Ramsey Lewis Trio The In Crowd


I gotta tell you no one was more surprised by that last track than I was.  See, what happened is that I had added up the times of the eight songs before it, and thought I had all I needed for the set.  But about halfway through “Suzie Q” I realized that either my math was wrong or the time listings on the albums were, and in any event, I was going to need about three more minutes.  So I scrambled around and we ended up with “The in Crowd,” by the Ramsey Lewis Trio, a version of that song that went to #5 on the charts a mere seven months after Dobie Gray took a vocal version of the song to #13.  Only in 1965 could that happen.  Before that, what could have been a set list from every respectable garage rock band ever formed.  We had the Shadows of Knight doing “Gloria,” the Stone’s with “Get Off My Cloud,” The Bob Seger System’s “Ramblin’ Gamblin’ Man,” “Don’t Bring Me Down,” from ELO, and the album version of “No Time” by the Guess Who, that’s about a minute and a half longer than the single we all know and love.  After that it was Creedence doing “Suzie Q,” which reached #11 in 1968.  The song was written by Dale Hawkins who took it to #27 on the charts in 1957.  “Suzie Q” was covered by a lot of folks over the years, including the Stones, Quicksilver Messenger Service, and Johnny Rivers, the guy who started this set with his hit, “Summer Rain.”  But then, when he starts singing about how all summer long they were dancin’ in the sand and the jukebox kept on playing, “Sergeant Pepper’s Lonely Hearts Club Band” we mixed over to the Beatles in a segue created by my old pal Bruce Owen.  Well, it’s like Burton Cummings said, I got, got, got no time for any more today.  By the way, if you’ve got any suggestions or comments, I’d love to hear from you.  Just drop by my website or the Way Back Studio Facebook page and drop me an email.  I’m Bill Fitzhugh and I’ll be back with another batch of All Hand Mixed Vinyl next time, right here in the Deep Tracks.

Segment 48

I started working in radio while I was in high school. One of the deejays at the station took me under his wing, showed me the ropes, and gave me a lot of good advice. I remember when he said, “Get out while you can. You’re still young. Trust me, you don’t want to work in radio.” But I did, more than anything, at least until the consultants showed up. Another bit of advice he gave me was about putting together song sets. He said the first thing you do before cueing a record is listen to the end of the song, so you know what to play after it. See if it fades or ends cold or with drums or horns or whatever. You won’t get a jaw-dropping segue every time, but you will get a set that adheres. And every now and then you’ll sit two perfect songs next to one another and someone listening will hear your voice through the music you play and the way you play it and they’ll smile and think, ‘that sounded good.’ And today’s batch of All Hand Mixed Vinyl just goes to show what sound advice that was.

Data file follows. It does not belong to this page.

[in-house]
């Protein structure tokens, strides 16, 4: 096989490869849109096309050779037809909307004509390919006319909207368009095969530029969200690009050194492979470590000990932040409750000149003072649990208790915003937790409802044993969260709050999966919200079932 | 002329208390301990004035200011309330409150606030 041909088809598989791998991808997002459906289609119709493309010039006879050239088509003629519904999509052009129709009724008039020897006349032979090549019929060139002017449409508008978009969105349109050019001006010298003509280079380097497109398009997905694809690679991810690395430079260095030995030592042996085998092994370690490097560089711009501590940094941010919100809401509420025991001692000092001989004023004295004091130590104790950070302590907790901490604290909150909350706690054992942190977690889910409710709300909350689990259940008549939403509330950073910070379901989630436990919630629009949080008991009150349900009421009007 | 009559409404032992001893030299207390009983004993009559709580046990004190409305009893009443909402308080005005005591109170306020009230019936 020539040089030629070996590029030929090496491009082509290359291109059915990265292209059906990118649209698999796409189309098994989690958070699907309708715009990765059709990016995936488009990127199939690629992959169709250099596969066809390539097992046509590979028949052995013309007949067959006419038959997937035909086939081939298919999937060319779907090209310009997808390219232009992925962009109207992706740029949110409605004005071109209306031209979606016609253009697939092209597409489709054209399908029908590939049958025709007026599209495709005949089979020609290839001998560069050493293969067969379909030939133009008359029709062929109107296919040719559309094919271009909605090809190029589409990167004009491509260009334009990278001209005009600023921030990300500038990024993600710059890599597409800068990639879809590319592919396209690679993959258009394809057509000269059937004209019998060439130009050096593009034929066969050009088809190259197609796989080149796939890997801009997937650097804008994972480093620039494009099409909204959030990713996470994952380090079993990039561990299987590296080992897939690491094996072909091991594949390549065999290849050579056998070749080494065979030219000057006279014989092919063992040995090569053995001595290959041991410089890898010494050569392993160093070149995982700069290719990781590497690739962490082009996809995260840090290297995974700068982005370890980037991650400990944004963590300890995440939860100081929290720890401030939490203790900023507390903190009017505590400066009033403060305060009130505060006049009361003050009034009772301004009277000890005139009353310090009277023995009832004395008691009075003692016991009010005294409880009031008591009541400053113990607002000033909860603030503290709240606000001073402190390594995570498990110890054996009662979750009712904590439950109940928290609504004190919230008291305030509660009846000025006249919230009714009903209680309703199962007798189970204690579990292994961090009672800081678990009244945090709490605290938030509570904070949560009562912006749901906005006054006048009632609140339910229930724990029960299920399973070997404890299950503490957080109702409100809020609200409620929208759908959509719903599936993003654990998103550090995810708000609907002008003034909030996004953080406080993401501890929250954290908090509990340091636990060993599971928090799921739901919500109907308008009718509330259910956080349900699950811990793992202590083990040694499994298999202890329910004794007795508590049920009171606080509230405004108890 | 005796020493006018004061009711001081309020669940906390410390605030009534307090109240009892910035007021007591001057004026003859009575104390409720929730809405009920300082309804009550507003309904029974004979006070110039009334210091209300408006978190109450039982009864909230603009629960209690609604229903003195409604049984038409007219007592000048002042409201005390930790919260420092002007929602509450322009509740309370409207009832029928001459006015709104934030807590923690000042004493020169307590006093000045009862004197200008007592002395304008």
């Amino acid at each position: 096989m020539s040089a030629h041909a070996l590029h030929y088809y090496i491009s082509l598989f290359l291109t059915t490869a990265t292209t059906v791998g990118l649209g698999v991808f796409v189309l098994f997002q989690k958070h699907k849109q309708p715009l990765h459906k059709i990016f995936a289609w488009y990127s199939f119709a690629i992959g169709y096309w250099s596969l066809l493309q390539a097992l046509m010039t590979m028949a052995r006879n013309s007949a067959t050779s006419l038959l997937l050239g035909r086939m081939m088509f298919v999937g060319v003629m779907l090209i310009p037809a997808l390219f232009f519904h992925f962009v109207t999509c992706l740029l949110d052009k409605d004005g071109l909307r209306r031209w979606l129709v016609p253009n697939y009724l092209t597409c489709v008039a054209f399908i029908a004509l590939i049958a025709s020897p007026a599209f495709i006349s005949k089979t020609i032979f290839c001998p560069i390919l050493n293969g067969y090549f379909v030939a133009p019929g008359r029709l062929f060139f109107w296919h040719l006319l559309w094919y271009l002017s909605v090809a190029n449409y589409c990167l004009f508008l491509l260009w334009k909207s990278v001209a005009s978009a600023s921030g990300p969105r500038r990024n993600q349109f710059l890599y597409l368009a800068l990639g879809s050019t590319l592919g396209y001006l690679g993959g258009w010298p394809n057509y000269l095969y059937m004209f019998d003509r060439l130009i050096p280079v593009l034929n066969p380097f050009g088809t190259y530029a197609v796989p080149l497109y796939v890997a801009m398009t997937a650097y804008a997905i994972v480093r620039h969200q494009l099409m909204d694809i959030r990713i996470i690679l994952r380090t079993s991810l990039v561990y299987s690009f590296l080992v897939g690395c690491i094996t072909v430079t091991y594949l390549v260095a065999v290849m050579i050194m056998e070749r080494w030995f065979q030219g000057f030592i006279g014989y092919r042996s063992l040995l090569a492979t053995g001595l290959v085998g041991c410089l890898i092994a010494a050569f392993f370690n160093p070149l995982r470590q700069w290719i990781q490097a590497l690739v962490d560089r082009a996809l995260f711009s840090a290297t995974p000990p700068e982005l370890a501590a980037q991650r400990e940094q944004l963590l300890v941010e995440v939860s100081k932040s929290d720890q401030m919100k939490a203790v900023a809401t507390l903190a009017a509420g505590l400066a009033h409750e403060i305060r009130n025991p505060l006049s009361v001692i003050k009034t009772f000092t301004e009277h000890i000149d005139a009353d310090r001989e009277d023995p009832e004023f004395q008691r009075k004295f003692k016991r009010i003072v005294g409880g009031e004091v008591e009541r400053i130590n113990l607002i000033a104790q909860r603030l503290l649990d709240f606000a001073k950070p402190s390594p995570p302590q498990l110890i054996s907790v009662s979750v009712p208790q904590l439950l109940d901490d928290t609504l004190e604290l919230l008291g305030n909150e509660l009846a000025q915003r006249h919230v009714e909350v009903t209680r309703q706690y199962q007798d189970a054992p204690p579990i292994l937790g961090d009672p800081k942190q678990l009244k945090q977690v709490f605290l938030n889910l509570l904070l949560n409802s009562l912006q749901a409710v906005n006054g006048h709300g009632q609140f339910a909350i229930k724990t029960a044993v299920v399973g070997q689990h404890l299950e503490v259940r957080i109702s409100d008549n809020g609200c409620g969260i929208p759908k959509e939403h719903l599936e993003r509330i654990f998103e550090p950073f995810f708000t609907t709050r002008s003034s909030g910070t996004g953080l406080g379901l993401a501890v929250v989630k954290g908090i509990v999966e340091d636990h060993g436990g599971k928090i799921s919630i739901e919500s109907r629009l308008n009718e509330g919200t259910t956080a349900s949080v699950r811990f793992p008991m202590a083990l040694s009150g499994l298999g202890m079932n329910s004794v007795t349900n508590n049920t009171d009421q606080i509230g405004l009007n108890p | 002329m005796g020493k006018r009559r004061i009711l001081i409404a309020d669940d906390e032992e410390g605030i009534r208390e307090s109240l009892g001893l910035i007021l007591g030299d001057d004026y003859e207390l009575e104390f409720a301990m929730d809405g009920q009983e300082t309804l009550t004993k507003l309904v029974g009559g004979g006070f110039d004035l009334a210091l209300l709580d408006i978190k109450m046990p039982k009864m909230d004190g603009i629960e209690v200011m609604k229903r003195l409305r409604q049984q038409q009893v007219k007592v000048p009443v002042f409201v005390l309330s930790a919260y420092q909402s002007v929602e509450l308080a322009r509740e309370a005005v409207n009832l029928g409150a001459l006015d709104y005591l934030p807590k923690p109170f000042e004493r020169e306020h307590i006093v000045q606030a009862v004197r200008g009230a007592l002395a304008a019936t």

It’s mostly singer-songwriters. It’s mostly songs you’re familiar with. Songs with words that glow with the gold of sunshine. Songs played on a harp unstrung. And we’ll hear their voices come through the music, and we’ll hold them near as if they were our own. Songs about life and death, longing and loneliness, lost love and hope. We’ll hear Andy Pratt and Neil Young, Randy Newman and James Taylor, The Grateful Dead and Elton John. But we’ll open with a song from one of the best albums in the Deep Tracks library. It came out in 1971. Not a bad track on the record. The tunes are deceptively simple. And the lyrics? “There’s a hole in daddy’s arm where all the money goes. And Jesus Christ died for nothing, I suppose. Here’s a little story from John Prine.

John Prine Sam Stone
Grateful Dead Ripple
James Taylor Sweet Baby James
Jimmy Buffett Come Monday
Randy Newman He Gives Us All His Love
Neil Young Journey Through the Past
Elton John This Song Has No Title
Andy Pratt Avenging Annie

That’s Andy Pratt wrapping up an eight song set that was All Hand Mixed, but not all Vinyl. We had to play the last one off cd, despite the fact that I have three vinyl copies of that album. And believe it or not something’s wrong with all of them, so that was digital. Everything before that, however, was vinyl. Including one of the more obscure tracks from Goodbye Yellowbrick Road, a two record set with seventeen tracks, four of which became hit singles, which might explain why it sold the first 20 million copies. But I think the reason it ended up selling over 30 million is that the rest of the songs are so good. We heard the only solo performance on the entire record, a track called, “This Song Has No Title.” Just words and a tune.